Turku stabber denies terrorist intent at appeal court
12 Jan 2019, 02:12
The defence of Moroccan Abderrahman Bouanane objected the definition of his attacks in August 2017 in Turku, western Finland as terrorism.
The Turku court of appeals on Friday began processing his appeal. A lower court in Turku gave him a life sentence last year for killing two and injuring eight people with a terrorist intent.
A deletion of the terrorist intent would not change the sentence. However, Bouanane's defence lawyer told a Finnish language newspaper Turun Sanomat that it could have a bearing on how soon Bouanane could get out of the prison.
In Finland, life time convicts can get out after 12 years, or alternatively with a presidential pardon. But a terrorism reference in the sentence could delay the release, local media reported.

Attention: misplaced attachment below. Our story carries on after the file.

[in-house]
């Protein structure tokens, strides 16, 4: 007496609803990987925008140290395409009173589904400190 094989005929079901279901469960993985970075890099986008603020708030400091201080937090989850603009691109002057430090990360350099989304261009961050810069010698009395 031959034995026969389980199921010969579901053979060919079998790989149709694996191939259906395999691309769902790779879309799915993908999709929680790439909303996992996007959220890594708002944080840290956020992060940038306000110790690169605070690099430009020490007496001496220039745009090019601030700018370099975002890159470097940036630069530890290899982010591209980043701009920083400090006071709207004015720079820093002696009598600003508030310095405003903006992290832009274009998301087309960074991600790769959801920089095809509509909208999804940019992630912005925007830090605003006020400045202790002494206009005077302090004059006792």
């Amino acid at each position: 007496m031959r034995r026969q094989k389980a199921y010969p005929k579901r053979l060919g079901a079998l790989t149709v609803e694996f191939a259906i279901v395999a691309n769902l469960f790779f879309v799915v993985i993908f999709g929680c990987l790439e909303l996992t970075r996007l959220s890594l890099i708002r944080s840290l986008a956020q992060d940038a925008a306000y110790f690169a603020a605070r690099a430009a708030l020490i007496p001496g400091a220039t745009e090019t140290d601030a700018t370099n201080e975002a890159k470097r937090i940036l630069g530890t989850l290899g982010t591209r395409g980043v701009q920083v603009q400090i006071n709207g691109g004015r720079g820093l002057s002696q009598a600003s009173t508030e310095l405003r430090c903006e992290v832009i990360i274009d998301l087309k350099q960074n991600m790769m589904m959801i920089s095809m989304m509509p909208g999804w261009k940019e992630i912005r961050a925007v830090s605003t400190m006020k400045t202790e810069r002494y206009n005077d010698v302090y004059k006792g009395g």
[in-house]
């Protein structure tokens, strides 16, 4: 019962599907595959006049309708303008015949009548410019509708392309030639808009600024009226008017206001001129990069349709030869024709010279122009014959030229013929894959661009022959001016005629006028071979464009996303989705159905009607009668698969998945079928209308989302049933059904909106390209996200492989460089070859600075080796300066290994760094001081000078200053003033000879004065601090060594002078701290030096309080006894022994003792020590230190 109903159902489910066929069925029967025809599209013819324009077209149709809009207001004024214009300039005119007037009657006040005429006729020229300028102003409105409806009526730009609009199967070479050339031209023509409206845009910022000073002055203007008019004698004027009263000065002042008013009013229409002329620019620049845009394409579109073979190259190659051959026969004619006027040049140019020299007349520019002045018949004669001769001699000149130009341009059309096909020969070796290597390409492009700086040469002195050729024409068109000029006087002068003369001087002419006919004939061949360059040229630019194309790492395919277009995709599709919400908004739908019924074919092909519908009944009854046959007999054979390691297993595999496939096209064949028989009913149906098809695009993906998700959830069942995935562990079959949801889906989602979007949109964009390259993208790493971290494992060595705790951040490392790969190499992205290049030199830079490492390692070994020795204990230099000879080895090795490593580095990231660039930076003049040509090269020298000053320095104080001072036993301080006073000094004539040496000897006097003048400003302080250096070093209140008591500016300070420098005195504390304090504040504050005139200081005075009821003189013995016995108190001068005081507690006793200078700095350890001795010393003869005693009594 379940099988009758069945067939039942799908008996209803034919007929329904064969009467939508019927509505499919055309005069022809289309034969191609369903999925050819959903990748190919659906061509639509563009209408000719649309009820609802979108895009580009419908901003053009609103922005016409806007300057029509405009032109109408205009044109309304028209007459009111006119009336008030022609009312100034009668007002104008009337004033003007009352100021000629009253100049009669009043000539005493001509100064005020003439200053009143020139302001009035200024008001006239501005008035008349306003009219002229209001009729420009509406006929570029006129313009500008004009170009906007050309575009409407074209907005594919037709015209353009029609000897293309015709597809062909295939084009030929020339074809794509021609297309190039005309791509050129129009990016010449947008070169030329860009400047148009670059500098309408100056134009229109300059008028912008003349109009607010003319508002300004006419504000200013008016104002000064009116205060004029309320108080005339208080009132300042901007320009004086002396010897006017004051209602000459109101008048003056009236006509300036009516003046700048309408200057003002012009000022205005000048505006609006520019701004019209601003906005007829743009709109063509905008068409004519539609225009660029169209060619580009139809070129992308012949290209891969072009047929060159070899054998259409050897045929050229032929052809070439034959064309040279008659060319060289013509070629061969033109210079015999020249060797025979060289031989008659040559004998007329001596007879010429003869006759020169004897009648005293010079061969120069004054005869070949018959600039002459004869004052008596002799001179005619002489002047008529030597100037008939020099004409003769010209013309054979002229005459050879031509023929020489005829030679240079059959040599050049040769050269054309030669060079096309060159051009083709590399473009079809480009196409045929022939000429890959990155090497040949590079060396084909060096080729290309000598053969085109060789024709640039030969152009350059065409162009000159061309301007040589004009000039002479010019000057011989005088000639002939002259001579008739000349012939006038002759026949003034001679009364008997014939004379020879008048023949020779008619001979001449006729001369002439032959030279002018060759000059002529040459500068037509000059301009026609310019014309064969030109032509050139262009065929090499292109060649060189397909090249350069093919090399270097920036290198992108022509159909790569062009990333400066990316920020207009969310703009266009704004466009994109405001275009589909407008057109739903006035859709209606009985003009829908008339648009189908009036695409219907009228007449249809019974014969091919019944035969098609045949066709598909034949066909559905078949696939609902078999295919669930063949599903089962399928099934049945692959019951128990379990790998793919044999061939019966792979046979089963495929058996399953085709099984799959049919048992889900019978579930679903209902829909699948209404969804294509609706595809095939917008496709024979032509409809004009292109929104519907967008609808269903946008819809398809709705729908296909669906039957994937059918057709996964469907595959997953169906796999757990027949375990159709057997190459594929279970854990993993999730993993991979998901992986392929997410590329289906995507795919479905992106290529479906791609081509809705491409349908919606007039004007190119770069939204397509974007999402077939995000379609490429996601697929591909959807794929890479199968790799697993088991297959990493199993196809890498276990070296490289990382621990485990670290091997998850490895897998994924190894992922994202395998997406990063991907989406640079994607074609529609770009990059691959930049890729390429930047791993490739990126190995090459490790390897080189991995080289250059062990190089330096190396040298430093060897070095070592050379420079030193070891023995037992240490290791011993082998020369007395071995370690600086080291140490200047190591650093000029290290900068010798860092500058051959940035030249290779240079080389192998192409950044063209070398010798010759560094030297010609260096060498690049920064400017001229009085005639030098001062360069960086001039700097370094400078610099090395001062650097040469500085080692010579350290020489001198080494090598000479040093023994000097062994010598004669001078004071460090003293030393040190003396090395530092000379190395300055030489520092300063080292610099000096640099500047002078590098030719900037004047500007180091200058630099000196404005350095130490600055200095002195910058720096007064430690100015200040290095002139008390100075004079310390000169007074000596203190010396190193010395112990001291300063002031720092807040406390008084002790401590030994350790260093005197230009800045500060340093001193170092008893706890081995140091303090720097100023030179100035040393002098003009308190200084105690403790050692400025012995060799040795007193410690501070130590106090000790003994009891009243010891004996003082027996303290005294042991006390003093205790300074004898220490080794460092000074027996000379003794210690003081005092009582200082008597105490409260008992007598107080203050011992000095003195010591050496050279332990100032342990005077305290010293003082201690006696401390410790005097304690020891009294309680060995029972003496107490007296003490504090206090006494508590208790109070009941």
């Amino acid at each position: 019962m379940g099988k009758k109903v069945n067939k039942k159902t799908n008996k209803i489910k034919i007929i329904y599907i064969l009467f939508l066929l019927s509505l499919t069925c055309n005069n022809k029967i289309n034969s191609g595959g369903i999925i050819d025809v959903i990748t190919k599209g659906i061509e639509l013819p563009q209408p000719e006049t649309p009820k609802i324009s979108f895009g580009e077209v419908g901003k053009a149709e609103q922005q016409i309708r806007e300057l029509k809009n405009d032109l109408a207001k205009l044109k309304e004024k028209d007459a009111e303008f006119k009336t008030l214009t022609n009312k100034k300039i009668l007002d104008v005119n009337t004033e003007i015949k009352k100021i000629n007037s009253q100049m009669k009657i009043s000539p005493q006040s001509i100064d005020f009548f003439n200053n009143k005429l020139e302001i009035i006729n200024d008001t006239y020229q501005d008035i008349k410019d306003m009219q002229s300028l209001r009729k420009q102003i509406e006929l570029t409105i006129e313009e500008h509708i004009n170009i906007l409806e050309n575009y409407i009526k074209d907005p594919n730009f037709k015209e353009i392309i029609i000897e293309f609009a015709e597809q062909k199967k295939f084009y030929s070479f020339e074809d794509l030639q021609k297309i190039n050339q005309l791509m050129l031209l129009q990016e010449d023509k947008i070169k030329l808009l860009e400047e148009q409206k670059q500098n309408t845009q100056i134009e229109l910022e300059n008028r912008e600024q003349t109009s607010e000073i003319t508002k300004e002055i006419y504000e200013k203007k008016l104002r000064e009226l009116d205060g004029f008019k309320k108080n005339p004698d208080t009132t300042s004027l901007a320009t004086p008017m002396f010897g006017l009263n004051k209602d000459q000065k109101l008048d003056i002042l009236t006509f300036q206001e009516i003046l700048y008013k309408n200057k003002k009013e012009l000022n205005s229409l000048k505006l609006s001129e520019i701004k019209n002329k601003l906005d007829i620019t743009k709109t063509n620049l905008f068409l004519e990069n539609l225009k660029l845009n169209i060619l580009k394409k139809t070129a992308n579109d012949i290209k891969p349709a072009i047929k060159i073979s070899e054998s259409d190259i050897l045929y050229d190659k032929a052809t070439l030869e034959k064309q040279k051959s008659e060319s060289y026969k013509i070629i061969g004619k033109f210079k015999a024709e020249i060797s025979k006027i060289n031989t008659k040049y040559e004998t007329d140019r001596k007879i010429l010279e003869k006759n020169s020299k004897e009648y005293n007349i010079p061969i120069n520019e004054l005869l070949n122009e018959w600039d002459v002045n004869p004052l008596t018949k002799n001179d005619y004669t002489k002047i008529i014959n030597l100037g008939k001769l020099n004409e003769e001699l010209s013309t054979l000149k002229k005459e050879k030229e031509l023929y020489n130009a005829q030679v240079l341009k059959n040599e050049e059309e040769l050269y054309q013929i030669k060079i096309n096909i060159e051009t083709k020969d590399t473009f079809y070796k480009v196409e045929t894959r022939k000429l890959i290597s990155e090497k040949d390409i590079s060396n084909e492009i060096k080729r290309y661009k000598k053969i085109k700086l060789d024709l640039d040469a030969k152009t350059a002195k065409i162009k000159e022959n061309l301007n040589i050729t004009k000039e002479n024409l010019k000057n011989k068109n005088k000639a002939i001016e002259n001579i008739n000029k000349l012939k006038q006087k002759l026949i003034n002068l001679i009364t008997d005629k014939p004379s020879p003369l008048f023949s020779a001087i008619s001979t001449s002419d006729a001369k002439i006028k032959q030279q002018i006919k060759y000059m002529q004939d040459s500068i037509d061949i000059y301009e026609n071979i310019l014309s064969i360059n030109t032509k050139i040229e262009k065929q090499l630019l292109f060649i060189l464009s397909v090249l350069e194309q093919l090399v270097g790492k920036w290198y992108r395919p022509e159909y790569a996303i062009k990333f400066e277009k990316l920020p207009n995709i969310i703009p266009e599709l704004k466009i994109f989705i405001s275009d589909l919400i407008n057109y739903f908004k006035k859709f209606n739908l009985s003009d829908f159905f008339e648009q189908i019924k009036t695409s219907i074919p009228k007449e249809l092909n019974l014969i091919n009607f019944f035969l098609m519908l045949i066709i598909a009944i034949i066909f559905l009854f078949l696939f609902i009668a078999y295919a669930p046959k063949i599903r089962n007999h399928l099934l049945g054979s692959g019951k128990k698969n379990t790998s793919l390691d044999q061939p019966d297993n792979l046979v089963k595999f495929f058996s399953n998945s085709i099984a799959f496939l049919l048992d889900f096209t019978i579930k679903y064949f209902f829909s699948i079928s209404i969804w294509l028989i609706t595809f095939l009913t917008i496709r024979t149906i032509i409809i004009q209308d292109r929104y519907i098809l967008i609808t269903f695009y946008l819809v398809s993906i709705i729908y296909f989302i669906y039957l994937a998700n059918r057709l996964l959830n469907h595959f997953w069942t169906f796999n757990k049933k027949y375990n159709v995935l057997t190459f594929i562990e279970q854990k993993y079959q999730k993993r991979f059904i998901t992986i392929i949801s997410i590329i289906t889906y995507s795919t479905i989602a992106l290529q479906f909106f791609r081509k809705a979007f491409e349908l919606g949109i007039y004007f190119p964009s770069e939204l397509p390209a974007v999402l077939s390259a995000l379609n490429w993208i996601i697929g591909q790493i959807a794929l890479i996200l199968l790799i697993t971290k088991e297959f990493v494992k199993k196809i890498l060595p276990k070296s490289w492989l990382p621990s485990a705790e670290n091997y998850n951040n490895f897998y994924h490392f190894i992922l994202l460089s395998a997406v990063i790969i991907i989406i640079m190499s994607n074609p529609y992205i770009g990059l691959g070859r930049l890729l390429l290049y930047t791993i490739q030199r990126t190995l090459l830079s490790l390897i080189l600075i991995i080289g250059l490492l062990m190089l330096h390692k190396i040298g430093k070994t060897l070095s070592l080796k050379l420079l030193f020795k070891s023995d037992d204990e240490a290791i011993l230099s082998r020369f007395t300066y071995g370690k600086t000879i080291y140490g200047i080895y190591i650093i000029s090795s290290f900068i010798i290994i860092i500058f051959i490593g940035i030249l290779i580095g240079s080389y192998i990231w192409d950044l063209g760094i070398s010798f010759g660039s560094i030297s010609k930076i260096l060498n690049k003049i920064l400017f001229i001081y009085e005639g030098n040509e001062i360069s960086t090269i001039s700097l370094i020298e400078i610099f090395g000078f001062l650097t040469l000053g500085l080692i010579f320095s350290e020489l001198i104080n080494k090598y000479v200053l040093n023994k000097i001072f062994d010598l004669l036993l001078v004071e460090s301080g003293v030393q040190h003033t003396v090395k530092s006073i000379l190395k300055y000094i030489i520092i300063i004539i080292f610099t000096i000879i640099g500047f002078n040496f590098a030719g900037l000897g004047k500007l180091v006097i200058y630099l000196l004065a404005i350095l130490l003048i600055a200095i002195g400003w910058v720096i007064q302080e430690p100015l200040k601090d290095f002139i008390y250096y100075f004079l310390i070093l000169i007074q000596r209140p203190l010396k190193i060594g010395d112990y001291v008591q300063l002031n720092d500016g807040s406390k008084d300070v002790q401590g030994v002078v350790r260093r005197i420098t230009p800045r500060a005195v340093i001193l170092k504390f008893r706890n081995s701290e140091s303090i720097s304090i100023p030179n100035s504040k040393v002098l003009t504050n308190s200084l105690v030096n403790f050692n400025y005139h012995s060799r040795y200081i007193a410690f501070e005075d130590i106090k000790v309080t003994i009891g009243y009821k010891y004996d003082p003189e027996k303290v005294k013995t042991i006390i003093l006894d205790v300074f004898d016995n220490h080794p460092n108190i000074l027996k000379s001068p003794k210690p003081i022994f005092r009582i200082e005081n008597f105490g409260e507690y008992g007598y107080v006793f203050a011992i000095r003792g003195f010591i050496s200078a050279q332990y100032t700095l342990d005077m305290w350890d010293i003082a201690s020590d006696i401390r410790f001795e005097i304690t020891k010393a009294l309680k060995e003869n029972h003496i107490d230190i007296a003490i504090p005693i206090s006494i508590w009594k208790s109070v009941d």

Prosecutor Sampsa Hakala adhered to the terrorist intent though. "He regarded himself as a soldier of ISIS when committing his actions, and we have proof that his motivation was terrorism," he said to Turun Sanomat.
Bouanane was expected to participate in the session through a videolink in the Turku prison, but his lawyer said on Friday he would not appear during the whole process.
The court will arrange a four-day trial in the prison in February. Turun Sanomat noted that the court could demand that Bouanane is available for questioning by the court.
The Turku case has been the first in Finland where terrorist intent was used as a basis for sentencing. Hakala said that it has some nature of a precedent and thus the processing at appeals court level is in the interest of prosecution as well.